During a photo shoot, it can be easy to take hundreds of photographs, if not thousands. If you’re not the type that carefully sets up and executes just one frame per image on your storyboard, then you’ll walk away with a loaded memory card. How do you get from that to the one single image that you’re going to actually use?
It can be very difficult. Unless you’re creating a deliberate series of images (such as an editorial photoshoot), you only really want to showcase one or a couple of shots from each shoot. Sharing all of your edits can make you appear amateurish and can pad out your portfolio (which social media certainly is) with unnecessary duplicates.
So, how do you make the edit down from all those shots to just one? Here’s a great process that will stand you in good stead every time, from start to finish.
Here is what we will cover:
- Make your first selection pass
- Check for focus and quality
- Keep the purpose in mind
- Make brutal choices one on one
Make Your First Selection Pass
Let’s start with the first selection pass. What this means is that you’re going to go through all of your images and make your first selections, which at this point should narrow it down by at least half of your shots.
Look at your images in your software of choice! Photograph by Domenico Loia
To start, you’ll need to have your images loaded up on a computer, laptop, or tablet which is suitable for the purpose. It should be able to run a piece of software that can help you mark the images with ratings. Lightroom is one of the most obvious choices here. You could also try brand-specific software, such as Nikon’s ViewNX-i.
Additionally, other third-party editing programs on the market also offer selection controls. Use whatever you have access to and works best for you.
Open the first image up on the full screen. The goal here is to make a quick decision about how it looks. Is it good enough to use at first glance? If yes, set the rating to one (or one star, or whatever particular rating system you can use within your program).
Do this quickly and simply get rid of anything that doesn’t look good enough. Whether they’re too blurry, unflattering, shot at the wrong angle, or whatever it might be, chop out those bad images quickly by not selecting a rating for them. Move on until you’re done.
Key Lesson: Without spending too much time, making quick first-impression decisions will help you to whittle out the worst shots in preparation for the next stage, and rating software is essential to keeping your thoughts in order.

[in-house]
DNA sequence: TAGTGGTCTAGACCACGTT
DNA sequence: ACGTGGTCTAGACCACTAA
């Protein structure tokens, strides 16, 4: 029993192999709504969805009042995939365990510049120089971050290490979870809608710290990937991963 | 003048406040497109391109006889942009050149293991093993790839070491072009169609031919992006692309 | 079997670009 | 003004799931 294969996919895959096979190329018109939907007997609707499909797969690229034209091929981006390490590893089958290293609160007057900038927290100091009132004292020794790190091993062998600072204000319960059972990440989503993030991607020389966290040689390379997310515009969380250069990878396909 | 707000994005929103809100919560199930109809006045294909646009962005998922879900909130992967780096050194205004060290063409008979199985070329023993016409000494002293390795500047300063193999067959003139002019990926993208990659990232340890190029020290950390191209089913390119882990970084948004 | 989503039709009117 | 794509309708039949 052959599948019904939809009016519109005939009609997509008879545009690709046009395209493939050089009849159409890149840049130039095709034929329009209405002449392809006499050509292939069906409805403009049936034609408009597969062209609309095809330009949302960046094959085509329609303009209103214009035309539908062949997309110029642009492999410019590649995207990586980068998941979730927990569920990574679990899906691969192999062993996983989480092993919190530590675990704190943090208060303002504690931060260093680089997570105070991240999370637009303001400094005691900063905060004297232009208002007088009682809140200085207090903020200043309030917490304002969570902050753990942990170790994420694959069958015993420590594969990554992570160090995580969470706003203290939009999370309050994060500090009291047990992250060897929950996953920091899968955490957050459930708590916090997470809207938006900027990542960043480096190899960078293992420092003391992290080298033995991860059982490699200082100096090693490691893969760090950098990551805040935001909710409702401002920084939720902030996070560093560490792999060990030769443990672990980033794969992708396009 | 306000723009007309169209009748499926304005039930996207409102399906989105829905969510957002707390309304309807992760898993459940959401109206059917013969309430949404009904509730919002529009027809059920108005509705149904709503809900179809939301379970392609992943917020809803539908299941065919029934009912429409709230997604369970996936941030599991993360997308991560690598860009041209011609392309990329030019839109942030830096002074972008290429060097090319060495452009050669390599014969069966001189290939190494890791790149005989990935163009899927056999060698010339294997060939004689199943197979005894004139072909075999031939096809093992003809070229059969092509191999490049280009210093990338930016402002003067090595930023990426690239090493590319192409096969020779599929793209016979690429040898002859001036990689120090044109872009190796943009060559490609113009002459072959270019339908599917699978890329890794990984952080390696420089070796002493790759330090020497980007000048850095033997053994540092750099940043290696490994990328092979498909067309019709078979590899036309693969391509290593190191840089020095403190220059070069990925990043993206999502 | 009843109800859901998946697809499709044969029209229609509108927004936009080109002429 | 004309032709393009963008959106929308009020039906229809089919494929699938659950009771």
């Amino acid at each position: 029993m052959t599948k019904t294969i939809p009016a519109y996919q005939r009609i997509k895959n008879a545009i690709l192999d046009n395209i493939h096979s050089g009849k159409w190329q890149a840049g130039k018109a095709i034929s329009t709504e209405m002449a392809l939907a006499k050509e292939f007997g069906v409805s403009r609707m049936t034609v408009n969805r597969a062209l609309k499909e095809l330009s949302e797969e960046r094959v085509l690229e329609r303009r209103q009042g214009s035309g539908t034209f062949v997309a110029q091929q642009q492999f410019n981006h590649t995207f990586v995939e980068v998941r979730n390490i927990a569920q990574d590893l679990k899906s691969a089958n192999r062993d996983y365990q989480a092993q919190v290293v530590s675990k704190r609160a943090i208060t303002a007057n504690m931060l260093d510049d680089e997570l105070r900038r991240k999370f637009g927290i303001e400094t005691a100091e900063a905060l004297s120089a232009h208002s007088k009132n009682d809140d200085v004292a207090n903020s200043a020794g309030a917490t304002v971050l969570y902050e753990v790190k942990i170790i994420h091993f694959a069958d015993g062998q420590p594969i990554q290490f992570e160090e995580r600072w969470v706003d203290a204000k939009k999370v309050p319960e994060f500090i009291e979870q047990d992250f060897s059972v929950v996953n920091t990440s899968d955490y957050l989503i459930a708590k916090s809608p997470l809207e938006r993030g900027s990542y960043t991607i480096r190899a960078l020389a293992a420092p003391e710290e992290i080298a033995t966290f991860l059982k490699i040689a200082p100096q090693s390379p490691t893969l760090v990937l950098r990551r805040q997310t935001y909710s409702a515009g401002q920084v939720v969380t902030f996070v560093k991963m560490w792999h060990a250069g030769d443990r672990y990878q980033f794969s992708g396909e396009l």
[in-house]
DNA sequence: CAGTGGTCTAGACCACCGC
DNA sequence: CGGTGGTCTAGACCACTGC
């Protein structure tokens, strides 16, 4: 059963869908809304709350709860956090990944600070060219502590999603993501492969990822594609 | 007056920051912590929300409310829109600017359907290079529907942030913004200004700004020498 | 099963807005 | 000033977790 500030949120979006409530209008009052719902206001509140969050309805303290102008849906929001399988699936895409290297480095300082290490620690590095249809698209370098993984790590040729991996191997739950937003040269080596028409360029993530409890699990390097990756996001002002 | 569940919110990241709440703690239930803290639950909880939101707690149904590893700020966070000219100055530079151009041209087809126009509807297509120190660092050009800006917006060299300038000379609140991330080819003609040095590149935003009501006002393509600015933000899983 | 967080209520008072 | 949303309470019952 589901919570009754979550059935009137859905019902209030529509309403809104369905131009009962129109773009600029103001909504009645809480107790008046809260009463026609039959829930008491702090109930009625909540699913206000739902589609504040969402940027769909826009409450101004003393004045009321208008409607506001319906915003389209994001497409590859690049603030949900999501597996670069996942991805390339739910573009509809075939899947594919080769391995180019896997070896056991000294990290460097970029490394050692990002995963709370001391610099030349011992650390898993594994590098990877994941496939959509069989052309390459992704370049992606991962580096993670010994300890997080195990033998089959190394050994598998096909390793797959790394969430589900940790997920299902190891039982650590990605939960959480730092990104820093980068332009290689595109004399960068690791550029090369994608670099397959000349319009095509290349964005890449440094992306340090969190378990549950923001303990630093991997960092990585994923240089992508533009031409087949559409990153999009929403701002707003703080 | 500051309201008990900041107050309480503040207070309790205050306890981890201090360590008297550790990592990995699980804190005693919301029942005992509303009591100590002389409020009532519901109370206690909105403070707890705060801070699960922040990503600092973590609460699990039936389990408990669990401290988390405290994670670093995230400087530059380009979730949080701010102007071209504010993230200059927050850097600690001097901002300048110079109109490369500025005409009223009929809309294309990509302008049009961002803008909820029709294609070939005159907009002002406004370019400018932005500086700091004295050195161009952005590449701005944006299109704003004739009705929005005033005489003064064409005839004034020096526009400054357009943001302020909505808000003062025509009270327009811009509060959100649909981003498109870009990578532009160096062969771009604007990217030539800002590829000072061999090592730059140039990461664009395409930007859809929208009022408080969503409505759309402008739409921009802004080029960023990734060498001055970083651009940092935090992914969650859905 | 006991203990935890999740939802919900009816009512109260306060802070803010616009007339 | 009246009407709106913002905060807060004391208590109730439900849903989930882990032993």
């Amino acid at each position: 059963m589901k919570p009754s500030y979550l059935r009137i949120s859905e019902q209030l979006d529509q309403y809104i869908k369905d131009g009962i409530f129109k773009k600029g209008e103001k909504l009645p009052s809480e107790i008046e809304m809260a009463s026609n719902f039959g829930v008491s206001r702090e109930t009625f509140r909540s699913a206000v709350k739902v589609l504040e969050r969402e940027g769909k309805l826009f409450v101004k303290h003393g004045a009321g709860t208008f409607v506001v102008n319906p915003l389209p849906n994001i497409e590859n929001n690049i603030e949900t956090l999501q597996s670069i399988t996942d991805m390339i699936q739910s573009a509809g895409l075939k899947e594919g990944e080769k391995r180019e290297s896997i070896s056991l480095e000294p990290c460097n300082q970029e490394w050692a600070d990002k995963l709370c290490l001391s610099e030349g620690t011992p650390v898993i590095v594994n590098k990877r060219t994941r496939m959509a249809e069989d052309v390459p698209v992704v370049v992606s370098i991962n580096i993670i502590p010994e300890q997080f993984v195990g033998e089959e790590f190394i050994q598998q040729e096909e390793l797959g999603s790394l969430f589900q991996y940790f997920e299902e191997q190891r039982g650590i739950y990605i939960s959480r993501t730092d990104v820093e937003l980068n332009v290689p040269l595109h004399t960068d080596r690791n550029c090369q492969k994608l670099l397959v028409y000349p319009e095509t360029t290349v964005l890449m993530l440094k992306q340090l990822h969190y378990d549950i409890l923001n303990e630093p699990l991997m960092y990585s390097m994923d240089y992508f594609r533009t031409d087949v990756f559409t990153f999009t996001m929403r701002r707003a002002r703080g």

Check for Focus and Quality
You should now have about half your images, or fewer, selected with a rating of one. Now you can filter your view to really streamline the process. Make sure that you can only see images with the rating of one to view your whole selection now.
Starting with the very first image again, open it up to full-screen – and then some. If your software allows you to automatically view the image zoomed in to a certain level, have it set to that. Otherwise, set your fingers on the zoom button ready to quickly cycle through the images. Remember, you don’t want to take all day over this. You want to make your selection as quickly as possible.
With the zoomed-in view turned on, make sure that your viewing window includes the most important aspect of the image. If you’re photographing a person, then that usually means the face, and specifically the eyes. If it’s something else, such as a product, you’ll want to make sure you can see that item.
What you are doing in this round is making sure that the focus is good or at least good enough for the standards you want to uphold. This is a very quick decision-making process that doesn’t require opinion or thoughts about artistic value. Set your lowest bar for focus – which may well mean you only want pin-sharp images – and stick to it.
Quickly blitz through the whole of your one-star-rated photos and mark them as two if the focus is good enough. If it isn’t, just leave the rating how it is and move on.
Key Lesson: Check for focus at a zoomed-in level and leave subjectivity at the door. Set your minimum desired sharpness and be ruthless in cutting out the shots that don’t meet it!